of the small intestine enters the large intestine.
mesentery
• Put the intestines back in their normal positions and
  lift the liver forward to see the soft, white-walled
  stomach anterior to the intestines. The dark-colored
  spleen is located along its left posterior border and
  attached to the stomach by peritonium.
• A light-colored granular structure, the pancreas, is
  found in the mesentery between the stomach and
  the first portion of the small intestine. The gall
  bladder may be seen by lifting up the extreme right
  lobe of the liver. It appears as a small upside down
  sac under the lobe. The duct from the gall bladder,
  the bile duct, opens into the duodenum (first
  portion of the small intestine). The pancreatic duct
  also opens into the duodenum at about the same
  location as the bile duct. Is it possible to find and
  trace the path of these ducts in your fetal pig?
• Behind the peritoneal lining of the dorsal
  part of the abdominal cavity are the
  relatively large kidneys. Cut the
  peritoneum along the lateral border of the
  left kidney and pull it off toward the midline.
• Locate the muscular diaphragm, which
  separates the abdominal and thoracic
  cavities. The diaphragm is thin in the
  center but thicker at the periphery.
Pancreas
         THORACIC REGION

• In order to see the organs in the thoracic
  cavity, it is necessary to cut the
  attachment of the diaphragm to the body
  wall on both sides.
1.   Cut the diaphragm away from the body wall on both sides of the pig.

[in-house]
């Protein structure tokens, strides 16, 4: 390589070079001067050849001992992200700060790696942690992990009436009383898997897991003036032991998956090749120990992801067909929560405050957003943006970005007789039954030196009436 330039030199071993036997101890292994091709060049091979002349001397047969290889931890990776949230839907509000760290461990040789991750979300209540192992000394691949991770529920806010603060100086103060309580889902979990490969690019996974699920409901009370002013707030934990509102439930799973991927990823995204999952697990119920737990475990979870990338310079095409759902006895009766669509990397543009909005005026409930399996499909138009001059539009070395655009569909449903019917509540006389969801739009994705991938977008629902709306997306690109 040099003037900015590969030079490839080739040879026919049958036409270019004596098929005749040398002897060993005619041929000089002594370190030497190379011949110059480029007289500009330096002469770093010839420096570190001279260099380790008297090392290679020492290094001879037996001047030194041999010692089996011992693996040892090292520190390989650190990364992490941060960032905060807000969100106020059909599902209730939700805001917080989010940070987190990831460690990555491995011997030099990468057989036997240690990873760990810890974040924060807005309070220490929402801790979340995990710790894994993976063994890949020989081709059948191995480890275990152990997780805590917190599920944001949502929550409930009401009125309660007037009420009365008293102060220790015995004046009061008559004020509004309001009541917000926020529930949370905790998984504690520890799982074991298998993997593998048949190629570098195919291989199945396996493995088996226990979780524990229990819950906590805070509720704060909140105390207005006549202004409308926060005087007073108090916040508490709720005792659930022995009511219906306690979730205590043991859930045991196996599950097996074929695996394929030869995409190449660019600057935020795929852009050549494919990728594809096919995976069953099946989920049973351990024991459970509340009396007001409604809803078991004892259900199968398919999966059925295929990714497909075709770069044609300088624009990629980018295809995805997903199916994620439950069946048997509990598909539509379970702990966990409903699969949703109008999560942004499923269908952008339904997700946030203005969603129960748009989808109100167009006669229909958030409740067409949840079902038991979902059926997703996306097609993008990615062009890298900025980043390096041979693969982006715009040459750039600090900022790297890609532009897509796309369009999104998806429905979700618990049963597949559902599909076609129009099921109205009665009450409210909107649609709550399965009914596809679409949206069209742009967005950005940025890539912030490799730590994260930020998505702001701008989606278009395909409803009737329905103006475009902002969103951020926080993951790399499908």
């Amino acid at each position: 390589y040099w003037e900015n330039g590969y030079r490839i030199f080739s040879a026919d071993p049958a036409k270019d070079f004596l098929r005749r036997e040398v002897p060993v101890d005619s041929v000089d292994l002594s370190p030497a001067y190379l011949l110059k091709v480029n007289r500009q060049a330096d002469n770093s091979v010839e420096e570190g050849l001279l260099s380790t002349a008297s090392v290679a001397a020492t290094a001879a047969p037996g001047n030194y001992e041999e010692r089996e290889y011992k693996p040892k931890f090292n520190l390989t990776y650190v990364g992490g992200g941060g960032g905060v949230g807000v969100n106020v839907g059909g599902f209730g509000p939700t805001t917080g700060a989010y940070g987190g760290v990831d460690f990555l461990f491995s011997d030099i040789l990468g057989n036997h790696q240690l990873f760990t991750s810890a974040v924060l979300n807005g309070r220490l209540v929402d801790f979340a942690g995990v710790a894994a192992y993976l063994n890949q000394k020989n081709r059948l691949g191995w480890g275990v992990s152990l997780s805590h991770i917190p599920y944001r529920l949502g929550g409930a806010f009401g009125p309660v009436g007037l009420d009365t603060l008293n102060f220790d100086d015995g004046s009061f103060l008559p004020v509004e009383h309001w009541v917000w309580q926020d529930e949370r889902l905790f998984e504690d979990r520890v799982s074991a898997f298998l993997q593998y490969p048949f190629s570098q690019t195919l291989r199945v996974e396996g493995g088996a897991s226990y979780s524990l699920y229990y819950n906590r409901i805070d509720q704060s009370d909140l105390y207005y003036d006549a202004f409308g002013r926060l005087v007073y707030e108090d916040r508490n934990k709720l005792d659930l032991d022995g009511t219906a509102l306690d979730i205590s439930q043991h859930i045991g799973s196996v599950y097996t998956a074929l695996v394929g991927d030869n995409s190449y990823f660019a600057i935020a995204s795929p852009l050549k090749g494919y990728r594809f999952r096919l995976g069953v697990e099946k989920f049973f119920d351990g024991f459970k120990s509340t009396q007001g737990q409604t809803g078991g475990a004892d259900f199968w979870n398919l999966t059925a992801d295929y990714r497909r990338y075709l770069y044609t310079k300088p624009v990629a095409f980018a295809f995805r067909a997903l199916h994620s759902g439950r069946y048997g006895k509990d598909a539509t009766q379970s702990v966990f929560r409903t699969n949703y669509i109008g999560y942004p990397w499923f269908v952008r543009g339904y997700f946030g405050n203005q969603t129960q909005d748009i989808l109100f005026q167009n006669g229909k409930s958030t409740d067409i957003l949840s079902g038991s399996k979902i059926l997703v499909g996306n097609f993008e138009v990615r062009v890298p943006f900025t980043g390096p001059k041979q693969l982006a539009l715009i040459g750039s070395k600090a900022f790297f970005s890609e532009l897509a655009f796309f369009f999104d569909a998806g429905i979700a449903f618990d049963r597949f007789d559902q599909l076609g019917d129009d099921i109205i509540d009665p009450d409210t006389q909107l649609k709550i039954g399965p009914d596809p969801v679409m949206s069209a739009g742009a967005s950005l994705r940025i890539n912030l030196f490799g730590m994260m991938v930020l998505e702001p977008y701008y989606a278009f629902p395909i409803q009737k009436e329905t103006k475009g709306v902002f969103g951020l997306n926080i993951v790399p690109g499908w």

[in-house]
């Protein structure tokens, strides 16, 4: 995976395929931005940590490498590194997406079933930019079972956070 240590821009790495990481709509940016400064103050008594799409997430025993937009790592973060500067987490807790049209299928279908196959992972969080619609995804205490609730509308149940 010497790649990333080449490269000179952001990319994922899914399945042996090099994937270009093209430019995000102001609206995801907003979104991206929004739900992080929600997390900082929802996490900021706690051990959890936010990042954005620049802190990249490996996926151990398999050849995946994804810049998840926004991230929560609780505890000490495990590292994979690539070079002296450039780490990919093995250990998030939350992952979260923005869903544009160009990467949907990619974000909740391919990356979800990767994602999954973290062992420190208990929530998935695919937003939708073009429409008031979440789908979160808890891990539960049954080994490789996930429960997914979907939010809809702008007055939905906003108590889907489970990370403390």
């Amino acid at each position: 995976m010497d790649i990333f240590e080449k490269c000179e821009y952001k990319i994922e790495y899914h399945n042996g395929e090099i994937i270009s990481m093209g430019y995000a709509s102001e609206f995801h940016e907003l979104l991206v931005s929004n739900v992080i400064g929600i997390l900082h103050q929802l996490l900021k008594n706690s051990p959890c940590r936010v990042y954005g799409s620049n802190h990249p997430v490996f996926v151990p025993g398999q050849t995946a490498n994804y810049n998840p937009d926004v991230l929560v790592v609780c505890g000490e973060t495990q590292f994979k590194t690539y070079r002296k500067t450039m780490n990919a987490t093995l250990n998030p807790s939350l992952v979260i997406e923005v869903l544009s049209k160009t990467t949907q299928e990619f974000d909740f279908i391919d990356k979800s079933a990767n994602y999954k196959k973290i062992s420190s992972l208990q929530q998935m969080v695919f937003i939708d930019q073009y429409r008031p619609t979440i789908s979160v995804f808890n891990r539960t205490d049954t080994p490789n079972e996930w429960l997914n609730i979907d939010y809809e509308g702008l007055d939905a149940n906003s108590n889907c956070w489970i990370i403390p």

2.   Force the thoracic cavity open with your fingers to expose the lungs and
     heart. The lungs appear as solid bodies since they do not contain air in
     the fetus. The lobes of the left and right lungs, and the heart are
     surrounded by peritoneum - note the peritoneum as you force the thoracic
     cavity open. This means that each organ is enclosed in a separate sac.
     The sac enclosing the hearts is called the pericardial sac, and the sac
     enclosing each lung is called a pleural sac.
3.   Force the thoracic cavity open further to examine the lungs more closely.
     Note that the left lung is divided into 3 lobes and the right lung into 3 lobes
     plus a fourth lobe that passes ventral to a large vein and is directly
     posterior to the heart.
4.   The 2 large lobes of whitish granular tissue concealing part of the heart
     and the anterior blood vessels is the thymus gland. The thymus extends
     anteriorly for a short distance into the neck region. This gland is relatively
     large in young animals but degenerates after sexual maturity.
5.   The thyroid gland is a small gland located against the trachea just in front
     of the thorax. This gland is brownish in color in preserved fetal pigs.
              Slide of Human Skin
• The skin is composed of 2 layers; an outer, thin epidermis and
  an inner, thick dermis. Examine the slide under scanning and
  low power, and identify these 2 layers. Refer to the handout.
• The dermis consists of a dense connective tissue. Identify the
  nuclei of the fibroblasts and the fibers in your section. Blood
  vessels are present in the dermis but not in the epidermis. Can
  you identify a blood vessel in your section? It is sometimes
  possible to see the red blood cells within the small blood
  vessels of the dermis.
• Sweat glands and hair follicles are present in the dermis and
  extend up through the epidermis. Find a section through a hair